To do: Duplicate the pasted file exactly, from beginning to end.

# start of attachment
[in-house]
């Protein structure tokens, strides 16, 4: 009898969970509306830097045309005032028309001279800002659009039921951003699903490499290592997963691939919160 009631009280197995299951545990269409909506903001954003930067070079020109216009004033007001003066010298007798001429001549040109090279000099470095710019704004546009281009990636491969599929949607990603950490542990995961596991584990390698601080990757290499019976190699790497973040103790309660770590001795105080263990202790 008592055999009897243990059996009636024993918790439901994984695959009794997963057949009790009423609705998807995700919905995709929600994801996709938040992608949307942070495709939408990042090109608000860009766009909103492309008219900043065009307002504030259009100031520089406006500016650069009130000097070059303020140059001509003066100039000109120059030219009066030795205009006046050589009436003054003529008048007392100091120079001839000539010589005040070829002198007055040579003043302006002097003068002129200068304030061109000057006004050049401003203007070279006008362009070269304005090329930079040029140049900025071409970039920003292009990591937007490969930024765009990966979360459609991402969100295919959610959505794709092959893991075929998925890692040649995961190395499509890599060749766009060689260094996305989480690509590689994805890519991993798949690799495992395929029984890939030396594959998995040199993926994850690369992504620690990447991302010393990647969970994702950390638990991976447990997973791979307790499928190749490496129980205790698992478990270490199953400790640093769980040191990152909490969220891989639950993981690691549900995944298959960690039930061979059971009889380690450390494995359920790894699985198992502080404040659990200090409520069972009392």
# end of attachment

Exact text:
[in-house]
């Protein structure tokens, strides 16, 4: 009898969970509306830097045309005032028309001279800002659009039921951003699903490499290592997963691939919160 009631009280197995299951545990269409909506903001954003930067070079020109216009004033007001003066010298007798001429001549040109090279000099470095710019704004546009281009990636491969599929949607990603950490542990995961596991584990390698601080990757290499019976190699790497973040103790309660770590001795105080263990202790 008592055999009897243990059996009636024993918790439901994984695959009794997963057949009790009423609705998807995700919905995709929600994801996709938040992608949307942070495709939408990042090109608000860009766009909103492309008219900043065009307002504030259009100031520089406006500016650069009130000097070059303020140059001509003066100039000109120059030219009066030795205009006046050589009436003054003529008048007392100091120079001839000539010589005040070829002198007055040579003043302006002097003068002129200068304030061109000057006004050049401003203007070279006008362009070269304005090329930079040029140049900025071409970039920003292009990591937007490969930024765009990966979360459609991402969100295919959610959505794709092959893991075929998925890692040649995961190395499509890599060749766009060689260094996305989480690509590689994805890519991993798949690799495992395929029984890939030396594959998995040199993926994850690369992504620690990447991302010393990647969970994702950390638990991976447990997973791979307790499928190749490496129980205790698992478990270490199953400790640093769980040191990152909490969220891989639950993981690691549900995944298959960690039930061979059971009889380690450390494995359920790894699985198992502080404040659990200090409520069972009392």